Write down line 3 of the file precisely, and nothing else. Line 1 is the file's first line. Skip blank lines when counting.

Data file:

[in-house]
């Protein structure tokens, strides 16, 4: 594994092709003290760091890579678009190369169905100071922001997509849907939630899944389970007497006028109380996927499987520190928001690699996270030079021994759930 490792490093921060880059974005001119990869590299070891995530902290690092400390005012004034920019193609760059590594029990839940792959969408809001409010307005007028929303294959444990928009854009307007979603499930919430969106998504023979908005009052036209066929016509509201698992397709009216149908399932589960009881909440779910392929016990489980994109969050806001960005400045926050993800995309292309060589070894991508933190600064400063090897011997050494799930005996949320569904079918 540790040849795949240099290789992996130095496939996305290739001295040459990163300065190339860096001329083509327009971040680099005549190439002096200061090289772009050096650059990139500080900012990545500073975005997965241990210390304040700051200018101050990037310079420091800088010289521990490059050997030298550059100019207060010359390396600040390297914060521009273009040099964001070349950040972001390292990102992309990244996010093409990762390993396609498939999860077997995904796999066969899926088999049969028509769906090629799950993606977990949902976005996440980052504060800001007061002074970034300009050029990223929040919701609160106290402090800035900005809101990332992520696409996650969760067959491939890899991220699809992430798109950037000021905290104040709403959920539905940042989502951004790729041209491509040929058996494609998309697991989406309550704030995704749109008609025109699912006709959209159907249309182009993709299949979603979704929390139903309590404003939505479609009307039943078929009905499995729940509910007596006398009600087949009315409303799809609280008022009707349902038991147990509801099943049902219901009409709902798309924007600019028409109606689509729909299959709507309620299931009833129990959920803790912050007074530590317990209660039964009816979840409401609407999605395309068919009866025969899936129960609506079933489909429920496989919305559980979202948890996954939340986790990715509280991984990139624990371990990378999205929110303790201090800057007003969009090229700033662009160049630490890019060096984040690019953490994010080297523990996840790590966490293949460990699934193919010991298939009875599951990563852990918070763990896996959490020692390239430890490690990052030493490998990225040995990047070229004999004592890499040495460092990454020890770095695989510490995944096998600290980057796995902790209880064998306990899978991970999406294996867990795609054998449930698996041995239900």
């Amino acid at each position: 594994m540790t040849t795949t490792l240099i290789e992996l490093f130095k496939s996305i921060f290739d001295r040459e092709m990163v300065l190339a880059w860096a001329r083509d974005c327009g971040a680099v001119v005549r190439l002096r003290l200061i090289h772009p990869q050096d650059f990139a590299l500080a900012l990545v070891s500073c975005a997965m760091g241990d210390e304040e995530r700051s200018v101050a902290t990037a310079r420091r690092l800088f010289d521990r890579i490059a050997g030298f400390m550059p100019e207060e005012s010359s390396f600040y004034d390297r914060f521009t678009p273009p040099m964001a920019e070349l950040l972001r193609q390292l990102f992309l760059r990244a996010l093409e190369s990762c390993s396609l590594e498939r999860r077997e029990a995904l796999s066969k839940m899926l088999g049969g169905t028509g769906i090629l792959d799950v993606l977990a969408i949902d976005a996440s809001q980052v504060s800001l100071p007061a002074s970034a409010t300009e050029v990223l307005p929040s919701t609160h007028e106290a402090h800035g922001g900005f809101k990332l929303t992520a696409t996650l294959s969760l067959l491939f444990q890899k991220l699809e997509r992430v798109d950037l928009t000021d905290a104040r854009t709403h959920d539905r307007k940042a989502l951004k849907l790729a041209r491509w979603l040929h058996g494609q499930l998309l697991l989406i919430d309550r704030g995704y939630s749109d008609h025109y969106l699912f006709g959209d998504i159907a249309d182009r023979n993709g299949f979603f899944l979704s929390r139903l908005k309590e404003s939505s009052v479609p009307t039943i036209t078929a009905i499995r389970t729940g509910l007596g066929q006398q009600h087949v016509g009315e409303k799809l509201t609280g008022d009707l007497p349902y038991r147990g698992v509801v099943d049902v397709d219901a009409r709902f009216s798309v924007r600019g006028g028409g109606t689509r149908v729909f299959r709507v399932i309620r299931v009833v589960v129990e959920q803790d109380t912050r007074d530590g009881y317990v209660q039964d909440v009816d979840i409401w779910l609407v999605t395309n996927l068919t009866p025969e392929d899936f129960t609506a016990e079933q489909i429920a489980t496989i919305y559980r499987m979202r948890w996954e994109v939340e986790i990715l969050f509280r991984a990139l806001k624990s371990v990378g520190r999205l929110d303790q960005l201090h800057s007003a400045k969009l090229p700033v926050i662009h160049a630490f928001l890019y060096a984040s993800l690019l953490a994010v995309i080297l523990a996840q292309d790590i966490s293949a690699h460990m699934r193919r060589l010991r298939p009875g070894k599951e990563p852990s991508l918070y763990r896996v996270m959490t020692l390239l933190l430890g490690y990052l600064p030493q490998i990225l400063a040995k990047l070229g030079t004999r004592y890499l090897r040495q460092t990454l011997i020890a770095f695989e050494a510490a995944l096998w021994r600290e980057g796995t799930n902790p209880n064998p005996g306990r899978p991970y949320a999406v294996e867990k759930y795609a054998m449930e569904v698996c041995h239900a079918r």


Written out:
């Amino acid at each position: 594994m540790t040849t795949t490792l240099i290789e992996l490093f130095k496939s996305i921060f290739d001295r040459e092709m990163v300065l190339a880059w860096a001329r083509d974005c327009g971040a680099v001119v005549r190439l002096r003290l200061i090289h772009p990869q050096d650059f990139a590299l500080a900012l990545v070891s500073c975005a997965m760091g241990d210390e304040e995530r700051s200018v101050a902290t990037a310079r420091r690092l800088f010289d521990r890579i490059a050997g030298f400390m550059p100019e207060e005012s010359s390396f600040y004034d390297r914060f521009t678009p273009p040099m964001a920019e070349l950040l972001r193609q390292l990102f992309l760059r990244a996010l093409e190369s990762c390993s396609l590594e498939r999860r077997e029990a995904l796999s066969k839940m899926l088999g049969g169905t028509g769906i090629l792959d799950v993606l977990a969408i949902d976005a996440s809001q980052v504060s800001l100071p007061a002074s970034a409010t300009e050029v990223l307005p929040s919701t609160h007028e106290a402090h800035g922001g900005f809101k990332l929303t992520a696409t996650l294959s969760l067959l491939f444990q890899k991220l699809e997509r992430v798109d950037l928009t000021d905290a104040r854009t709403h959920d539905r307007k940042a989502l951004k849907l790729a041209r491509w979603l040929h058996g494609q499930l998309l697991l989406i919430d309550r704030g995704y939630s749109d008609h025109y969106l699912f006709g959209d998504i159907a249309d182009r023979n993709g299949f979603f899944l979704s929390r139903l908005k309590e404003s939505s009052v479609p009307t039943i036209t078929a009905i499995r389970t729940g509910l007596g066929q006398q009600h087949v016509g009315e409303k799809l509201t609280g008022d009707l007497p349902y038991r147990g698992v509801v099943d049902v397709d219901a009409r709902f009216s798309v924007r600019g006028g028409g109606t689509r149908v729909f299959r709507v399932i309620r299931v009833v589960v129990e959920q803790d109380t912050r007074d530590g009881y317990v209660q039964d909440v009816d979840i409401w779910l609407v999605t395309n996927l068919t009866p025969e392929d899936f129960t609506a016990e079933q489909i429920a489980t496989i919305y559980r499987m979202r948890w996954e994109v939340e986790i990715l969050f509280r991984a990139l806001k624990s371990v990378g520190r999205l929110d303790q960005l201090h800057s007003a400045k969009l090229p700033v926050i662009h160049a630490f928001l890019y060096a984040s993800l690019l953490a994010v995309i080297l523990a996840q292309d790590i966490s293949a690699h460990m699934r193919r060589l010991r298939p009875g070894k599951e990563p852990s991508l918070y763990r896996v996270m959490t020692l390239l933190l430890g490690y990052l600064p030493q490998i990225l400063a040995k990047l070229g030079t004999r004592y890499l090897r040495q460092t990454l011997i020890a770095f695989e050494a510490a995944l096998w021994r600290e980057g796995t799930n902790p209880n064998p005996g306990r899978p991970y949320a999406v294996e867990k759930y795609a054998m449930e569904v698996c041995h239900a079918r």